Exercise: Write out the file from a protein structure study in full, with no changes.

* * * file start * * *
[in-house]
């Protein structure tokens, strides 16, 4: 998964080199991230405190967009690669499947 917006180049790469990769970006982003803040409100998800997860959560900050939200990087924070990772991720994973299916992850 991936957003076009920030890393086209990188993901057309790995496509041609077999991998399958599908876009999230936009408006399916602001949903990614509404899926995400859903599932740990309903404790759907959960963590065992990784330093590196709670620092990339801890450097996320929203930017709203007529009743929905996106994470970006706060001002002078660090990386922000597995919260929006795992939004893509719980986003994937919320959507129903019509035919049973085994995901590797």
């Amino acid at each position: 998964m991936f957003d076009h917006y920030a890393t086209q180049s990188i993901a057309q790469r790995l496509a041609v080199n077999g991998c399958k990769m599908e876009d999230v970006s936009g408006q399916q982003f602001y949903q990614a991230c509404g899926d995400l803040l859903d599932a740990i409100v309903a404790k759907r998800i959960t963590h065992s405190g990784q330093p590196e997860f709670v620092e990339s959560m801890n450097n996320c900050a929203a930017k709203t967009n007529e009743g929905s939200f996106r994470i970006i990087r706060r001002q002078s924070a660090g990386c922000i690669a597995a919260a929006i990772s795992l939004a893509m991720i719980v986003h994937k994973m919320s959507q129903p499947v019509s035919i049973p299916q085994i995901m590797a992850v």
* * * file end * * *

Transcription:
[in-house]
């Protein structure tokens, strides 16, 4: 998964080199991230405190967009690669499947 917006180049790469990769970006982003803040409100998800997860959560900050939200990087924070990772991720994973299916992850 991936957003076009920030890393086209990188993901057309790995496509041609077999991998399958599908876009999230936009408006399916602001949903990614509404899926995400859903599932740990309903404790759907959960963590065992990784330093590196709670620092990339801890450097996320929203930017709203007529009743929905996106994470970006706060001002002078660090990386922000597995919260929006795992939004893509719980986003994937919320959507129903019509035919049973085994995901590797």
């Amino acid at each position: 998964m991936f957003d076009h917006y920030a890393t086209q180049s990188i993901a057309q790469r790995l496509a041609v080199n077999g991998c399958k990769m599908e876009d999230v970006s936009g408006q399916q982003f602001y949903q990614a991230c509404g899926d995400l803040l859903d599932a740990i409100v309903a404790k759907r998800i959960t963590h065992s405190g990784q330093p590196e997860f709670v620092e990339s959560m801890n450097n996320c900050a929203a930017k709203t967009n007529e009743g929905s939200f996106r994470i970006i990087r706060r001002q002078s924070a660090g990386c922000i690669a597995a919260a929006i990772s795992l939004a893509m991720i719980v986003h994937k994973m919320s959507q129903p499947v019509s035919i049973p299916q085994i995901m590797a992850v």